A health crisis is barreling down on the free-love generation. Reported cases of hepatitis C, an infectious virus that is the leading cause of liver transplants and cancers, are skyrocketing among South Florida baby boomers this year, and public health officials are warning that everyone in this age group should consider themselves at risk.
There were 1,168 new chronic hepatitis C cases logged in Palm Beach County so far this year, according to state health officials, as compared to 722 during the same time period last year. In Broward County, there were 1,077 new cases this year, compared to 683 last year.
Among this year's cases, 45 percent in Palm Beach and 60 percent in Broward involved people age 50 or older – higher than the state average. State officials say about 40 percent of the 300,000 Floridians with chronic hep C are boomers.
Yet many boomers still appear to be uninformed, in denial or too ashamed to confront medical reality. A new survey of 400 Miami-Dade and Broward County residents, between 48 and 68 years old, found only 20 percent were aware that their age group was five times more likely to be hepatitis C carriers, regardles of their health or past lifestyle habits.
Sixty-eight percent of those responding to the survey, by pharmaceutical manufacturer Genentech Inc., said they associated the virus with drug addicts and alcoholics. And 42 percent said they would rather admit to having a DUI than a hepatitis C infection.
Dr. Kalyan Ram Bhamidimarri, a transplant hepatologist and gastroenterologist at the University of Miami Hospital, said he found it "shocking" that 62 percent surveyed had never been tested, "even though 100 percent of them should be."
"Because of these attitudes and unawareness, we are going to end up with more illnesses and more deaths," Bhamidimarri said.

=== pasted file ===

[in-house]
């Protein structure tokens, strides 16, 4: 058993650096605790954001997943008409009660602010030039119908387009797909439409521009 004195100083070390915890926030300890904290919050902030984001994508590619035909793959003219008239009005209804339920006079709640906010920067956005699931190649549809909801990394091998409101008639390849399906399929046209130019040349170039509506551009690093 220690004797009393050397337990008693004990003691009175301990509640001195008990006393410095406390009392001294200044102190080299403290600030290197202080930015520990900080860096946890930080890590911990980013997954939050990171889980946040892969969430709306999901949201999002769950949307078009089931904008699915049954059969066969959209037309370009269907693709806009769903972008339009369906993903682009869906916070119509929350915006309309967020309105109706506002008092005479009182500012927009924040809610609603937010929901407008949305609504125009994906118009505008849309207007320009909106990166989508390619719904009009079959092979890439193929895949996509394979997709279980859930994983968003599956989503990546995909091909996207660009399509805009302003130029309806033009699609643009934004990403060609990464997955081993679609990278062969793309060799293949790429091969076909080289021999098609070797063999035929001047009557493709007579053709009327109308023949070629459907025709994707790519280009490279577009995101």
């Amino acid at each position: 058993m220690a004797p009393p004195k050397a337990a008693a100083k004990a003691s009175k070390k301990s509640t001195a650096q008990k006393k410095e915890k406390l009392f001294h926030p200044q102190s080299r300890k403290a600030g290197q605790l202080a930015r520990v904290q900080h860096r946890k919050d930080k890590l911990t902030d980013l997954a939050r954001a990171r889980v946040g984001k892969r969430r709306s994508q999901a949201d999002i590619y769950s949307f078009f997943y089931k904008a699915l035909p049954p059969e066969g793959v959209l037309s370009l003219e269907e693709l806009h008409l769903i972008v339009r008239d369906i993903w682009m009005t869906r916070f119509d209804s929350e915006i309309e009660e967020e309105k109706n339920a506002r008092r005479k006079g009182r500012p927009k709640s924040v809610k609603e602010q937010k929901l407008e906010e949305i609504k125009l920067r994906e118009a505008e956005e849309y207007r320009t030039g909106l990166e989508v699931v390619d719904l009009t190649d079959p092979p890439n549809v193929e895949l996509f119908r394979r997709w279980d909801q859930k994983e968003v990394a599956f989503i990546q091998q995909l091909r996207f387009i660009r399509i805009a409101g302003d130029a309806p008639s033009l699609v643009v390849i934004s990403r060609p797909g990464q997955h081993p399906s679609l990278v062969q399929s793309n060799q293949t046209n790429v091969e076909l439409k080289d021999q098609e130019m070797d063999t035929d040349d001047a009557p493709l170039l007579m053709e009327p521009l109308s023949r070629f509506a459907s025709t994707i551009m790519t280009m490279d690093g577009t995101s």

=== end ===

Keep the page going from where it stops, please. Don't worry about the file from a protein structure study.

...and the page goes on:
The federal Centers for Disease Control and Prevention, calling hepatitis C an "unrecognized health crisis," last August advised that everyone born between 1945 and 1965 should have a one-time hep C antibody blood test regardless of their present health or past lifestyle. Boomers are particularly vulnerable, the CDC said, because they came of age when American culture embraced sexual freedom and drug use, and the absence of widespread blood supply testing until 1992.
The virus is passed by blood-to-blood contact, most commonly by sharing needles. But people who received tainted blood supplies years ago, had tattoos or piercings done with unsterile needles, or unknowingly had sex with someone infected could end up with hepatitis C.
Tim O'Connor, spokesman for the Florida Department of Health in Palm Beach County, said the increase in cases is due to testing laboratories now being required to automatically report positive results to the health department.
It also hints at how many of our grandmas and grandpas may be unknowingly walking around with the infectious virus. State officials estimate two-thirds to three-fourths of Florida residents with hepatitis C are undiagnosed.
The fact that even boomers who are aware of hepatitis continue to ignore the public health advisories doesn't surprise Phil Younger. A 64-year-old substance abuse counselor at a private Pompano Beach treatment center, he runs one of South Florida's few hep C support groups – and has the virus himself.